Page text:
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Broad-crested weir overflow

A broad-crested weir is a structure with a flat long crest. When the crest is 'broad' enough for the flow streamlines to be parallel to the crest, the pressure distribution above the crest is hydrostatic and the critical flow depth is observed on the weir crest (Chanson 2004). Broad-crested weirs are sometimes used as critical depth meters (i.e. to measure stream discharges).
The hydraulic characteristics of broad-crested weirs were studied during the 19th and 20th centuries.
The video shows the weir overflow in a 0.25 m wide channel located in the Gordon McKay Hydraulics Laboratory of the University of Queensland.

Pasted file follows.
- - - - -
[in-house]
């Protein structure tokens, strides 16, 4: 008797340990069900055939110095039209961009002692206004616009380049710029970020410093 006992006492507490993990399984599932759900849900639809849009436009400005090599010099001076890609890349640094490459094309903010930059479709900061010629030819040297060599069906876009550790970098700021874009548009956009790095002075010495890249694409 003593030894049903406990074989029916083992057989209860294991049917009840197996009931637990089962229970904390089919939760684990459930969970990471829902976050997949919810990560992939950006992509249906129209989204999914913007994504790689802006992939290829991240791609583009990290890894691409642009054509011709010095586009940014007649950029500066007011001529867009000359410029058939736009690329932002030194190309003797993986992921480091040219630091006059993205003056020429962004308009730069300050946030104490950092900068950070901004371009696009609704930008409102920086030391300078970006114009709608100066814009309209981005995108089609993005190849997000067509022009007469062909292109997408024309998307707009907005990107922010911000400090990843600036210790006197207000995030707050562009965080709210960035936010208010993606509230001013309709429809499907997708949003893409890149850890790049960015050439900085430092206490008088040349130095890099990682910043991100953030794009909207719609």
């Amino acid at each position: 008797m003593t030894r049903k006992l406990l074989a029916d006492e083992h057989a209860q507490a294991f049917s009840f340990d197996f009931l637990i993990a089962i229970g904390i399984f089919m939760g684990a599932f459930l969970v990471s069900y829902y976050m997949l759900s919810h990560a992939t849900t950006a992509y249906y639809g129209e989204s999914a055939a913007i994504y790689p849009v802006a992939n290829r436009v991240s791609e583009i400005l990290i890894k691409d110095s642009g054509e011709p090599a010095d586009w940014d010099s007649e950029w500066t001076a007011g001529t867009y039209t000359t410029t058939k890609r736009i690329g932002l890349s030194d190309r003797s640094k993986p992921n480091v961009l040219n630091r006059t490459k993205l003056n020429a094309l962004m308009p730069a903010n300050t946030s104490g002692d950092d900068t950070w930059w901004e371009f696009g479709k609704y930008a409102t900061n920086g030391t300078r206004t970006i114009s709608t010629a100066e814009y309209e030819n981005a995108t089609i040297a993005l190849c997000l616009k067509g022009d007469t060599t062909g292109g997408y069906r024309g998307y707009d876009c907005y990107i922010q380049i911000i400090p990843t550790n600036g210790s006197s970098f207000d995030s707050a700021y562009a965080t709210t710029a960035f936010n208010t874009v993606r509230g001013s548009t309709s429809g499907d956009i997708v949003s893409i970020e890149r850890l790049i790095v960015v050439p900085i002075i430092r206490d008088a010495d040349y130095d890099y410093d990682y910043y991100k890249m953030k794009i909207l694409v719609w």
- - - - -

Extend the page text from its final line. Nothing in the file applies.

Additional notes
Video taken of Dr Hubert Chanson, Civil Engineering, The University of Queensland, Australia in 2001. All coyrights reserved.
Reference: CHANSON, H. (2004). "The Hydraulics of Open Channel Flows: An Introduction." Butterworth-Heinemann, Oxford, UK, 2nd edition, 630 pages (ISBN 0 7506 5978 5).
Hubert Chanson
Hubert Chanson

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This web site was launched by Prof. Michele Mossa of the Polytechnic University of Bari (Italy) with the initial support of Fondazione Caripuglia, Bari, Italy for the Research Project LIC-MON of 2003 and of the Project IMCA (Integrated Monitoring of Coastal Areas) financed by MIUR PON D.M. 593/00. Later, the initiative was supported with other Prof. Michele Mossa’s funds, most recently provided by the RITMARE Project.

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